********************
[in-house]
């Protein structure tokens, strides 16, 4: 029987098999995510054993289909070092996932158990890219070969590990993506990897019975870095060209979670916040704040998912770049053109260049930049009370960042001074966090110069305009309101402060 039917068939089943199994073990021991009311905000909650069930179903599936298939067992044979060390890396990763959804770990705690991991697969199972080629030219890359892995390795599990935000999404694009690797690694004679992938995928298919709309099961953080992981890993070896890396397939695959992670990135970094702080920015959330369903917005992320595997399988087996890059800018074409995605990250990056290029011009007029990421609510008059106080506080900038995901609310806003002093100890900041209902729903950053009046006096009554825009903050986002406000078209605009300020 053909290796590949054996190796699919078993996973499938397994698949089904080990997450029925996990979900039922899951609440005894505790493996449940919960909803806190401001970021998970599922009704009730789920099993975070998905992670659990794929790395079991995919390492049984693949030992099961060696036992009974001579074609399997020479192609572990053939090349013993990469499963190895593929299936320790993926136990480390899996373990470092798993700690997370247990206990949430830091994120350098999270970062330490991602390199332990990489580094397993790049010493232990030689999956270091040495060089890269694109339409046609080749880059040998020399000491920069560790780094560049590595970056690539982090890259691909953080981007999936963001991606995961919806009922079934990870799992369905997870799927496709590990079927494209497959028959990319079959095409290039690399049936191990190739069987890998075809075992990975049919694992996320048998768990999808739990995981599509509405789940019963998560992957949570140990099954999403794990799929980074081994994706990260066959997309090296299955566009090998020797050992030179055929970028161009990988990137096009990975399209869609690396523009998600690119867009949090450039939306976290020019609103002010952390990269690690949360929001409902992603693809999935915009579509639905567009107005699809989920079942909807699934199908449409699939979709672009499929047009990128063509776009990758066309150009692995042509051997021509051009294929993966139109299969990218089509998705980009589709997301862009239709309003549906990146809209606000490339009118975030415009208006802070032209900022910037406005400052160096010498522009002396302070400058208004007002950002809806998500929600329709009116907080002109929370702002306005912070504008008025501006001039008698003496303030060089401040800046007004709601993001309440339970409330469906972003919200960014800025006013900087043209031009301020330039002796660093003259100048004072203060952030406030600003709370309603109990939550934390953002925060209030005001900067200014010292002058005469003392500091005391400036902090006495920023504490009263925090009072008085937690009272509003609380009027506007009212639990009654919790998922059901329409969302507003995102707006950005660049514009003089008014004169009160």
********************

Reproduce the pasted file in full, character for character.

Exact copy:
[in-house]
């Protein structure tokens, strides 16, 4: 029987098999995510054993289909070092996932158990890219070969590990993506990897019975870095060209979670916040704040998912770049053109260049930049009370960042001074966090110069305009309101402060 039917068939089943199994073990021991009311905000909650069930179903599936298939067992044979060390890396990763959804770990705690991991697969199972080629030219890359892995390795599990935000999404694009690797690694004679992938995928298919709309099961953080992981890993070896890396397939695959992670990135970094702080920015959330369903917005992320595997399988087996890059800018074409995605990250990056290029011009007029990421609510008059106080506080900038995901609310806003002093100890900041209902729903950053009046006096009554825009903050986002406000078209605009300020 053909290796590949054996190796699919078993996973499938397994698949089904080990997450029925996990979900039922899951609440005894505790493996449940919960909803806190401001970021998970599922009704009730789920099993975070998905992670659990794929790395079991995919390492049984693949030992099961060696036992009974001579074609399997020479192609572990053939090349013993990469499963190895593929299936320790993926136990480390899996373990470092798993700690997370247990206990949430830091994120350098999270970062330490991602390199332990990489580094397993790049010493232990030689999956270091040495060089890269694109339409046609080749880059040998020399000491920069560790780094560049590595970056690539982090890259691909953080981007999936963001991606995961919806009922079934990870799992369905997870799927496709590990079927494209497959028959990319079959095409290039690399049936191990190739069987890998075809075992990975049919694992996320048998768990999808739990995981599509509405789940019963998560992957949570140990099954999403794990799929980074081994994706990260066959997309090296299955566009090998020797050992030179055929970028161009990988990137096009990975399209869609690396523009998600690119867009949090450039939306976290020019609103002010952390990269690690949360929001409902992603693809999935915009579509639905567009107005699809989920079942909807699934199908449409699939979709672009499929047009990128063509776009990758066309150009692995042509051997021509051009294929993966139109299969990218089509998705980009589709997301862009239709309003549906990146809209606000490339009118975030415009208006802070032209900022910037406005400052160096010498522009002396302070400058208004007002950002809806998500929600329709009116907080002109929370702002306005912070504008008025501006001039008698003496303030060089401040800046007004709601993001309440339970409330469906972003919200960014800025006013900087043209031009301020330039002796660093003259100048004072203060952030406030600003709370309603109990939550934390953002925060209030005001900067200014010292002058005469003392500091005391400036902090006495920023504490009263925090009072008085937690009272509003609380009027506007009212639990009654919790998922059901329409969302507003995102707006950005660049514009003089008014004169009160």